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Bulgaria’s EU Presidency comes at the right moment to reconnect with citizens

Submitted by on 12 Apr 2018 – 16:44

Bulgaria takes over the rotating EU Presidency at a time when we are to see the culmination of at least three interlinked strategic topics for the EU agenda. Eva Maydell MEP writes about the Bulgarian Presidency’s policy priorities

On one hand, we will witness the second phase of the Brexit negotiations, which will put European unity to a real test. On the other hand, just before the European elections, the debate on the Future of Europe, initiated with the European Commission’s white paper, will intensify and will provide tangible perspectives. In addition, after years of growing populism and Euro-sceptic movement across Europe, the Presidency comes at a moment which is crucial for re-establishing the dialogue with the EU citizens.

It seems like the wind is blowing in our sails –the levels of support for the EU as an institution are returning to those before the crisis. As much as 57 percent of Europeans today support their country’s membership in the EU and 64 percent believe EU membership has benefited their country (2017, Eurobarometer Survey Commissioned by the European Parliament). In fact, many Europeans today are asking for a more engaged EU in spheres like migration management, security and even social policy. As the Presidency coincides with the last phase of the EU institutional mandate, it will need to show what tangible results the current policy cycle will deliver to citizens. Therefore, the Presidency will have to provide for political compromises in many of the areas on which political decisions have been lagging. Furthermore, Sofia needs to find a way to match the expectations with a somewhat constrained EU budget after Brexit.

Last but not least, despite a targeted anti-EU disinformation, propaganda and fake news, the EU continues to be a power of attraction for the countries of its neighbourhood. Particularly, citizens in the Western Balkans not only are supportive of closer relations with the EUbut also welcome the tough reforms and rules that their countries need to meet to join the club. However, there is an atmosphere of insecurity as to whether the EU can deliver to them. That is why we believe that the Presidency is a good time to extend a hand towards the immediate EU neighbours.

I am very pleased to see that the Presidency is not shying away from these issues.

The Presidency will further develop some of the already functioning EU policies. One such policy which has been providing tangible results in all EU territories is the EU cohesion policy. This policy must become more targeted if it should support job creation, growth and social cohesion. I am also convinced that the Presidency will support the strategy for strengthening the Economic and Monetary Union in making the banking sector more stress-resilient on a way to a European Banking Union. In the area of youth and education policies, the Presidency will lay an emphasis on the New Skills Agenda for Europe and make a mid-term evaluation of Erasmus.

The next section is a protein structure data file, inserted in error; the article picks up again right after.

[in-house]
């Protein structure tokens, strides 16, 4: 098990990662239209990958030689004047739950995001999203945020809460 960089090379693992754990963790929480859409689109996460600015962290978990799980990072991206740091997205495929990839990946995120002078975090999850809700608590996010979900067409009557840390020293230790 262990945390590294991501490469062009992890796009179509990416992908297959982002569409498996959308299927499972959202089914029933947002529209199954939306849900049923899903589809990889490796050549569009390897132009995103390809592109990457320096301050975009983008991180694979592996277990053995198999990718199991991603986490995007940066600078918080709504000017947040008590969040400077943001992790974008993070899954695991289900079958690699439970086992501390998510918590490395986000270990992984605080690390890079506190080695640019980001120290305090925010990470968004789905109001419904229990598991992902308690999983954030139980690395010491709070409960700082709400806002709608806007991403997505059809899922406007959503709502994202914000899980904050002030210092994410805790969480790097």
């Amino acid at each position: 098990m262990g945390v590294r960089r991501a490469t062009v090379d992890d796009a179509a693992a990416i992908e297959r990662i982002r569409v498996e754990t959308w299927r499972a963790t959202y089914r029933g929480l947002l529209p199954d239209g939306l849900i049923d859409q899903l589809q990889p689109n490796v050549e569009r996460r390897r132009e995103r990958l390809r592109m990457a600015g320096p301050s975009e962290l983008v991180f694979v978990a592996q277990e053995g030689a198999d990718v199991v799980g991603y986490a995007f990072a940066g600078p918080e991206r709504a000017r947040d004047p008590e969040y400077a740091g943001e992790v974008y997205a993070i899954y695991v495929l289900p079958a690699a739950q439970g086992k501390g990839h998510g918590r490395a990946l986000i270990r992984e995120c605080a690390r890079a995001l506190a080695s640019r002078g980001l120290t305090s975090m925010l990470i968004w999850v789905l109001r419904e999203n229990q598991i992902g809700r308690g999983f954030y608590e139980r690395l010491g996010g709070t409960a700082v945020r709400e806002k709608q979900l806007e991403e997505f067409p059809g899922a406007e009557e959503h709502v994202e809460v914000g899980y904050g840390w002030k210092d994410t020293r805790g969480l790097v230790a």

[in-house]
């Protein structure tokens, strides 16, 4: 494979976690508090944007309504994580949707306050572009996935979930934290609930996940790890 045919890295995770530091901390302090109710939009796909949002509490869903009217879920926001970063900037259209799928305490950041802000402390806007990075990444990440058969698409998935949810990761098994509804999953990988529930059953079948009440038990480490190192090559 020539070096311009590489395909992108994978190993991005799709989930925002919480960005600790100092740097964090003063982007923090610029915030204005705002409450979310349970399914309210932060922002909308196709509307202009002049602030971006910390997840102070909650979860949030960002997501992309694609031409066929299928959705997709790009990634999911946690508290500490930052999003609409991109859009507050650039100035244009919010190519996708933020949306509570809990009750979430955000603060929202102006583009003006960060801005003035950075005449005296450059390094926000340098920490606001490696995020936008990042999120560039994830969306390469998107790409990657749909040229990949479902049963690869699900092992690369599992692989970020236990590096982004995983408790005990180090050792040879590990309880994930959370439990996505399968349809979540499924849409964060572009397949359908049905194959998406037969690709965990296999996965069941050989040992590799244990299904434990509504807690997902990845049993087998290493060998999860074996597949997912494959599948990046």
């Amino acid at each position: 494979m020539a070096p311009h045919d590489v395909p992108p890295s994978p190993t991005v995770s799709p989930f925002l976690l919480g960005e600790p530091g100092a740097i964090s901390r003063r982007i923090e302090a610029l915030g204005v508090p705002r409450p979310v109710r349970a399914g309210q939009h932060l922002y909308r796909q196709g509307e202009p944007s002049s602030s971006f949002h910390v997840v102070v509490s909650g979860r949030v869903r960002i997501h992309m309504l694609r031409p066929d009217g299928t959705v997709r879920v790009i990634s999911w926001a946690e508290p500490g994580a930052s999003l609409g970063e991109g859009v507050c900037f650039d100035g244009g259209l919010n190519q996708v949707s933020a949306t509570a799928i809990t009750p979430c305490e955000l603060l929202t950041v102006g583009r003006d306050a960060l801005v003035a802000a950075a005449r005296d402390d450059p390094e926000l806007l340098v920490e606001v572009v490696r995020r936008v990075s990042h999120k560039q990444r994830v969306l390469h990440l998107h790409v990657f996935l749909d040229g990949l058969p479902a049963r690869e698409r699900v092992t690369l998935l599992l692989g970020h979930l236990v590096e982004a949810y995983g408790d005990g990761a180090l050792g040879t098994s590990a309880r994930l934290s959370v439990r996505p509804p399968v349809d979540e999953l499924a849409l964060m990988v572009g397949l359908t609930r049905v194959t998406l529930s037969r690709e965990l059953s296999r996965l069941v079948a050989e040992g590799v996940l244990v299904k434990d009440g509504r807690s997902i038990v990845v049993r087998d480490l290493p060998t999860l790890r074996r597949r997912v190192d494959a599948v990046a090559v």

In policy fields such as migration, the Presidency will be running against time and diverging national interests. A key priority will be to achieve progress on the asylum system and lead Europe to a more functional and responsible migration management. Striking the right compromises will be the only way to find a lasting solution to the migration crisis.

As already outlined, the Presidency foresees working on delivering a more concrete European perspective for the region of the Western Balkans. I am glad to see that Bulgaria has not only chosen the way of diplomatic dialogues and the EU conditionality towards the countries of the Western Balkans. Intensified functional regional cooperation with a connectivity focus in transport, digital, education or telecommunications will bring the Western Balkans even closer to the EU.

Finally, I am confident that the Presidency is taking to heart the question of bridging the skill gap in Europe and working for the completion of a Digital Single Market (DSM). Both of these have been my personal priorities throughout my mandate as MEP and I am eager to see progress on the legislative files exactly during our presidency. The team of the Presidency definitely has on its radar the objective of making the DSM a core element for Europe’s competitiveness while preserving the necessary level of user protection.

The success of the Presidency will depend on whether the Bulgarian government will manage to convince everyone to stay together on key issues, while maintaining ambitious goals and clear communication with the citizens before the elections. The stakes are high, but I am confident that we are prepared to excel: “United we stay strong!”

Eva Maydell is a Member of the European Parliament’s European People’s Party.